A relatively nearby galaxy that closely resembles our own Milky Way can be seen edge-on in a new image.
Observations of the galaxy, NGC 4945, suggest that this hive of stars is a spiral galaxy much like our own, with swirling, luminous arms and a bar-shaped central region.
But that's where the similarity seems to end: NGC 4945 has a brighter center than the Milky Way; the look-alike's center likely harbors a supermassive black hole that is devouring reams of matter and blasting energy out into space.
The new portrait of NGC 4945, which lies some 13 million light-years away in the constellation of Centaurus, was taken by the Wide Field Imager (WFI) instrument at the 2.2-meter MPG/ESO telescope at the La Silla Observatory in Chile.
NGC 4945 appears cigar-shaped from our perspective on Earth, but the galaxy is actually a disc many times wider than it is thick, with bands of stars and glowing gas spiraling around its center. Other spiral galaxies, like ours, are similarly flattened and typically contain a central bulge of stars around a black hole.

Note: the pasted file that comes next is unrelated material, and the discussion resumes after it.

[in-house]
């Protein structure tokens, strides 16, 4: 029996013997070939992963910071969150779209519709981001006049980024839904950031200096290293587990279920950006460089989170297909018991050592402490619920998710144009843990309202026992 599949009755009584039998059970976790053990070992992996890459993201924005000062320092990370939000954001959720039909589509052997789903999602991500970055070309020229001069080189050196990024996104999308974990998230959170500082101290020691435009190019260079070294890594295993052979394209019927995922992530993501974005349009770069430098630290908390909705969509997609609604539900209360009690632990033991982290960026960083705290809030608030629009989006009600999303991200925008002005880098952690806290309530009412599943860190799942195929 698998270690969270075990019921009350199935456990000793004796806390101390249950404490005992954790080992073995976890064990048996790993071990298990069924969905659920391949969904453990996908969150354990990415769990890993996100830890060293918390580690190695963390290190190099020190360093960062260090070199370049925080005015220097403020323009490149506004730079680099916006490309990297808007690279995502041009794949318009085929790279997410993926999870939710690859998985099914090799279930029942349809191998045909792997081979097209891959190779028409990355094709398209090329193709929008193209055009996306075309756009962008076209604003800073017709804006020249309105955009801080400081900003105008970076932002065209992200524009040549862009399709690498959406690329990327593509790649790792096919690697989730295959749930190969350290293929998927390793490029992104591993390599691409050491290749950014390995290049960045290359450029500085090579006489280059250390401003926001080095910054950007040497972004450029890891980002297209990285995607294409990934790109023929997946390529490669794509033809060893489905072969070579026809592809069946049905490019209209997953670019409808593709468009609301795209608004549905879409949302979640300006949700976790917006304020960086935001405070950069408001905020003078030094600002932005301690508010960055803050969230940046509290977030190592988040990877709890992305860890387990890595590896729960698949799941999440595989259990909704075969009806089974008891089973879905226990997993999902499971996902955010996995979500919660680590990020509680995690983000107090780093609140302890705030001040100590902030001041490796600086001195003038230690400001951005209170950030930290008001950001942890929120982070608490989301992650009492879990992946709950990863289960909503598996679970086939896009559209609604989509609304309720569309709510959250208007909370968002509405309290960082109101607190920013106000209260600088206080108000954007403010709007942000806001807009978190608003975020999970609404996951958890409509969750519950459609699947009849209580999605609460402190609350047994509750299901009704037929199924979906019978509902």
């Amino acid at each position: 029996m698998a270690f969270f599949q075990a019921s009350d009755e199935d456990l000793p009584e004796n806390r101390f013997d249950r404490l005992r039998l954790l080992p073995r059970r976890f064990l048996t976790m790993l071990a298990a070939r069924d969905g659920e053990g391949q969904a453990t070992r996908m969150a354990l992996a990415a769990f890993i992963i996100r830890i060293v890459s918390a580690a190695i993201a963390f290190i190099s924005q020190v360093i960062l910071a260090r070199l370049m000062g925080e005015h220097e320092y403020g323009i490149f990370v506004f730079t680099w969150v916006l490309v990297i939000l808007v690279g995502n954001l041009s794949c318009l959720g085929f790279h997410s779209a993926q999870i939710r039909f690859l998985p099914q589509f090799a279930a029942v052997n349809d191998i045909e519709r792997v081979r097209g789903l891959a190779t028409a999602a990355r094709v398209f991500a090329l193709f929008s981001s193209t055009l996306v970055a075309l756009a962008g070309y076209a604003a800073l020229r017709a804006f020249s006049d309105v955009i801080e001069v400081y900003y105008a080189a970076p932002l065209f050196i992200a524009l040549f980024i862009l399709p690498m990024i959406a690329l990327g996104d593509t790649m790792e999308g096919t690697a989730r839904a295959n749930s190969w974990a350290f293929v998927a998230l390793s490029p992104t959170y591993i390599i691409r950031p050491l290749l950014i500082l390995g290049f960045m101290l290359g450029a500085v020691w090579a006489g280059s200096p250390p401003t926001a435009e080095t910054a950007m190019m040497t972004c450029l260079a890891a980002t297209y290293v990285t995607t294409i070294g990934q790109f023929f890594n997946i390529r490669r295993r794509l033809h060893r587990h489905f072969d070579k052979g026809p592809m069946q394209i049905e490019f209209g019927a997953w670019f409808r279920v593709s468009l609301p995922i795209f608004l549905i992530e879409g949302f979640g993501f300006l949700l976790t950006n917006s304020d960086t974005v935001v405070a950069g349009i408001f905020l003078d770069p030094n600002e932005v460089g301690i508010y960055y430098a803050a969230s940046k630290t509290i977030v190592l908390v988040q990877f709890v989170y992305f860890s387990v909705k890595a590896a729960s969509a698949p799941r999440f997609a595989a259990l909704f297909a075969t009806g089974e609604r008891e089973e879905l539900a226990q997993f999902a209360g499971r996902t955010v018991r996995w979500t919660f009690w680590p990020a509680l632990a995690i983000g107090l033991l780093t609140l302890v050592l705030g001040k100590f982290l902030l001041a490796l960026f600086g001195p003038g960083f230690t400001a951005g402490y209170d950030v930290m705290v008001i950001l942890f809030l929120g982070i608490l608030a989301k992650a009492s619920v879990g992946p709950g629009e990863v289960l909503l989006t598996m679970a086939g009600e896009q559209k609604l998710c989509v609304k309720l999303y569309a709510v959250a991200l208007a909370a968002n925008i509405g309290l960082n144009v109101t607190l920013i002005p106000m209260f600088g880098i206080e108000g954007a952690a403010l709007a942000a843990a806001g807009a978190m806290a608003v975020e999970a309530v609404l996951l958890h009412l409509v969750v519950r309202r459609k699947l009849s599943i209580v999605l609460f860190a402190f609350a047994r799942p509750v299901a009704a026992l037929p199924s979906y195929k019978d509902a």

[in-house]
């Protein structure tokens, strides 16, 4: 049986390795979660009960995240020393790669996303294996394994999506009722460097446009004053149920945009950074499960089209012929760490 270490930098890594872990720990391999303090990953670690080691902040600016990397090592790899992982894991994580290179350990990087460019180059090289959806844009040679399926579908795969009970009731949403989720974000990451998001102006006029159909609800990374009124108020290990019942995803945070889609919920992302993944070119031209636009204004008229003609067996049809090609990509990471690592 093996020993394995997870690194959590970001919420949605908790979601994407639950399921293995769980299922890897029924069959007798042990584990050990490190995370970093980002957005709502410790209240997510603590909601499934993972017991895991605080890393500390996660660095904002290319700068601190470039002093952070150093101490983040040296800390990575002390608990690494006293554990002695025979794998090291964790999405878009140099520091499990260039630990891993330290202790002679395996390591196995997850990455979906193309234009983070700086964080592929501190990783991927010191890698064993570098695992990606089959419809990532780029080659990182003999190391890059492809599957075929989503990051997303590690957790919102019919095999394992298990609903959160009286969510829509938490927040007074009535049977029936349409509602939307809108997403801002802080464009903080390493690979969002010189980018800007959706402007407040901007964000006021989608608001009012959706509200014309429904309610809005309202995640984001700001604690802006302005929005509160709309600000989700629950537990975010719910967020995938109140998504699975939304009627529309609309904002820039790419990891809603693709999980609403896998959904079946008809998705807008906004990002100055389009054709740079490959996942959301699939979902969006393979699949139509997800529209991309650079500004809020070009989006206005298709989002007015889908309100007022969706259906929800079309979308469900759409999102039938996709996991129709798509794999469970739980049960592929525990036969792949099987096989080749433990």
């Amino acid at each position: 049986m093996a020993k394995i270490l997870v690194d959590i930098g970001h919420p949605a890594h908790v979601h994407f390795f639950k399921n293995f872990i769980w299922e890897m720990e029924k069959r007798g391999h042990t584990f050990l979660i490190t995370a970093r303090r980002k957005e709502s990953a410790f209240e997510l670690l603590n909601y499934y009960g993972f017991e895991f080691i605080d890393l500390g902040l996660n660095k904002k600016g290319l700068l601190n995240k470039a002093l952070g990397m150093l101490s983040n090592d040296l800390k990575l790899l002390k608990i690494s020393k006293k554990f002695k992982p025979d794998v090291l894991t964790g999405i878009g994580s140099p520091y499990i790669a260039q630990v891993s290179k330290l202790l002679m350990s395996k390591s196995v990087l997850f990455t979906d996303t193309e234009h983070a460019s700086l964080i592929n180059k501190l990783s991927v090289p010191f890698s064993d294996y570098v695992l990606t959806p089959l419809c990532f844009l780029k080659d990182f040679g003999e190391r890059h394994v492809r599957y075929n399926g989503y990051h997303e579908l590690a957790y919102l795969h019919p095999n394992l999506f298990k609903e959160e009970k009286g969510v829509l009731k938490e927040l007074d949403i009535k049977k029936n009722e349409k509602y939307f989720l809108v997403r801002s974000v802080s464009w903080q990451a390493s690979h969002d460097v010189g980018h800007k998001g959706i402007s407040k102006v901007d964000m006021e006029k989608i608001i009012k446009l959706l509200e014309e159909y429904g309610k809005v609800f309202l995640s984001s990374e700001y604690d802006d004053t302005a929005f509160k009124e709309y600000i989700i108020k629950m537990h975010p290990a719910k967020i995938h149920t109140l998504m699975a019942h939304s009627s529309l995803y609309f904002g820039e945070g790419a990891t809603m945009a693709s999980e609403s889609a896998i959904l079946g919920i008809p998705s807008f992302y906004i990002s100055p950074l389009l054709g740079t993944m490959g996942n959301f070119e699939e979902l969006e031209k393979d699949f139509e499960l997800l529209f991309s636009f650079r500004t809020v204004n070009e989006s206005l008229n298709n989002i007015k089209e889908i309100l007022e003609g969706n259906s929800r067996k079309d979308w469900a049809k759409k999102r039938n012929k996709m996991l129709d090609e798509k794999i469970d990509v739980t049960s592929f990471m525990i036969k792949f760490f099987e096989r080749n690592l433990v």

Special filters on the telescope isolate the color of light emitted by heated gases such as hydrogen, showing sharp contrasts in NGC 4945 that indicate areas of star formation.
Other observations have revealed that NGC 4945 has an active galactic nucleus, meaning its central bulge emits far more energy than calmer galaxies like the Milky Way.
Black holes gravitationally draw gas and dust into them, accelerating and heating this attracted matter until it emits high-energy radiation, including X-rays and ultraviolet light. Most large, spiral galaxies, including the Milky Way, host a black hole in their centers, though many of these dark monsters no longer actively "feed" at this stage in galactic development.